Saturday, July 28, 2012

Bonkers - what an apt word for the London Olympics Opening Ceremony

Bloody hell Danny Boyle!  What dirt have you got on the Queen that she'd be prepared to spoof herself with James Bond for international humour?  What has she been doing with the corgis?!

We started the evening listening to Barenboim conducting the West-Eastern Divan Orchestra doing Beethoven's 9th symphony - whacking up the volume as we approach the final part and the glorious choral excesses of the European Union anthem.  It was heart-soaring stuff.  It wasn't even the last appearance that Barenboim put in yesterday.

When we tuned into the TV coverage, there was the already surreal sight of Frank Turner, Eton scholarship boy turned rebellious protest singer, belting out folk-heroic rock 'n' roll to the masses from a recreation of the Glastonbury Tor.  This wasn't even the start of the event proper.  It would get more weird.

With Mark Rylance doing Richard III, we had the sight of Kenneth Branagh donning a tall hat and playing Isambard Kingdom Brunel saying the lines of Shakespeare's Caliban.  Heralding the end of twee greenery, wandering farm animals, scarecrows, cricket matches, songs from around the UK, the route of the Thames across England, a solo child sang up Blake's Jerusalem and the dark satanic mills were cue-d up, rising with fiery fearsomeness from the ground, uprooting the trees, pouring out worker bee human from the unlit caverns of the soil.  Heat and fire, welding and orange glow: the Olympic rings were forged from human toil.

Pandemonium indeed.

A potted history lesson ran through this early section, encompassing the Suffragettes and the arrival of the Windrush: heck, I half expected there to be a re-creation of last year's riots.  Instead there was a pause in the proceedings at one point to recall the low after the high of being awarded the Olympics - the murders of so many in the 7/7 bombings commemorated and remembered through silence, and then colour and dance as choreographed by Akram Khan to accompany Emili Sande singing "Abide with Me".  It was oddly moving.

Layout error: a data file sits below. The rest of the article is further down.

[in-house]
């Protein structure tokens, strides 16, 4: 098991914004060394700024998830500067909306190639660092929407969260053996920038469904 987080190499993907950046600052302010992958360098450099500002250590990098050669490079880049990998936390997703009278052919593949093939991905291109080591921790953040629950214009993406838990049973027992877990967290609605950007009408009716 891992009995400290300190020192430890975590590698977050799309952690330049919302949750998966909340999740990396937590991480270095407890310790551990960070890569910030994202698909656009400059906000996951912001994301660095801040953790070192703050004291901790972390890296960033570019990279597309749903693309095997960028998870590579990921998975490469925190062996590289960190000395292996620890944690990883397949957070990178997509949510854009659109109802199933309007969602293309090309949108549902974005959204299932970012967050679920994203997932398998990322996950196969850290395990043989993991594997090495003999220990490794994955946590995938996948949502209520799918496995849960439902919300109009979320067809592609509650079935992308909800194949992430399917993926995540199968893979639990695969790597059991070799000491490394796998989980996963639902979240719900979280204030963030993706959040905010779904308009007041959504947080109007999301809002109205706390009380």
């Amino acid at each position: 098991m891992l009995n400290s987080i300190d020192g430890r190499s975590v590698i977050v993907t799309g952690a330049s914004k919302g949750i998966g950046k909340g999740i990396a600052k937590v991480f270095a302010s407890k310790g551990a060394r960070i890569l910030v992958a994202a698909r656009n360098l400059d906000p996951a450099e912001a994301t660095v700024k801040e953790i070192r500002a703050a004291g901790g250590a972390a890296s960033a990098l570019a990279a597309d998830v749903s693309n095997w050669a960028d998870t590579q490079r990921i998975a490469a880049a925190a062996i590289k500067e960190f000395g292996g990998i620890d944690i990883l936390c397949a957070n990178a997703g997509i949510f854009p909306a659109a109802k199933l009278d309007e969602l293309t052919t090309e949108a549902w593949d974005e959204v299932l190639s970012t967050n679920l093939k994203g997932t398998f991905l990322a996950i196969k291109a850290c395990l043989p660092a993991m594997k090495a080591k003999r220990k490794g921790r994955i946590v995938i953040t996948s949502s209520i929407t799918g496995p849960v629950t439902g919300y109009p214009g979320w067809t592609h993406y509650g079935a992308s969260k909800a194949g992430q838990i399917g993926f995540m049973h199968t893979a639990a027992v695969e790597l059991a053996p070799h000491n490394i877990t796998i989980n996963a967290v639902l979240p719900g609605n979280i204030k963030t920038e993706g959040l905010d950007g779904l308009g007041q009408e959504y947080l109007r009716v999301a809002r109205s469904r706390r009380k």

There was humour throughout: some intentional, not all of the same degree.  Mr Bean with Sir Simon Rattle conducting the theme from 'Chariots of Fire'; the Queen exchanging lines with Daniel Craig as James Bond (and then her 'parachuting down' into the stadium).

Mostly, it was pretty funny that whenever the cameras hit a shot of Queenie during the ceremony that she looked decidedly unamused, picking her fingernails rather than watching Sir Chris Hoy: I'm standing by Boyle having evidence of Fifty Shades of Corgi to get QE2 to play ball on letting the crews film her and the palace, let alone stay up til 12:45am.  Looks like they had the required music license agreed since it matters less about annoying this part of London than Mayfair.

But across the ceremony there was weird and wonderful in bucketloads: a coming together of children's fiction (with JK Rowling no less) and the NHS complete with spectral Voldemort, child-catcher and Mary Poppins. The internet and music were celebrated with a hyperactive run-through of popular music from the Beatles, through Mud's Tiger Feet, po-go-ing puppet punks, Underworld, and into Dizzee Rascal's Bonkers.

Well, quite. A full list of the Olympics medley music is at the NME site.

After that, finding the Arctic Monkeys, complete with Beatles in Hamburg quiff, doing a barn-storming version of "I bet that she looks good on the dancefloor" followed by cycling winged monkeys doves accompanying a version of "Come Together", seemed positively obvious.

What was less obvious was having ginger-mopped Alex Trimble of Two Door Cinema Club doing a lovely specially commissioned song by Underworld called "Caliban's Dream" (sound only link, with percussion from a witchy and brilliant Dame Evelyn Glennie, Only Men Aloud, Dockhead Choir, and soprano Elizabeth Roberts).

We had a selection of interesting luminaries carrying in the Olympic flag - including Barenboim (God knows how he got from South Ken to the stadium in time). And there was a touching, if painful, moment of human frailty as the once powerful Muhammad Ali was assisted to hold the Olympic flag before it was taken to the flagpole.

The torch was taken along the River Thames by David Beckham (though I felt more for the lass at the front of the speedboat, hair horizontal from the speed) and he passed the torch on to Sir Steven Redgrave.  But it wasn't he who would light the eventual cauldron.  Instead, the torch flame was passed to young Olympic hopefuls for the future selected by the greats of the past, and with other greats there too watching the past hand over to the future.  The copper petals that each nation had carried in with them in the competitors arrival to the stadium formed a beautiful flower which was then lit by the seven flames and rose to become the Olympic cauldron flame.  Stunning.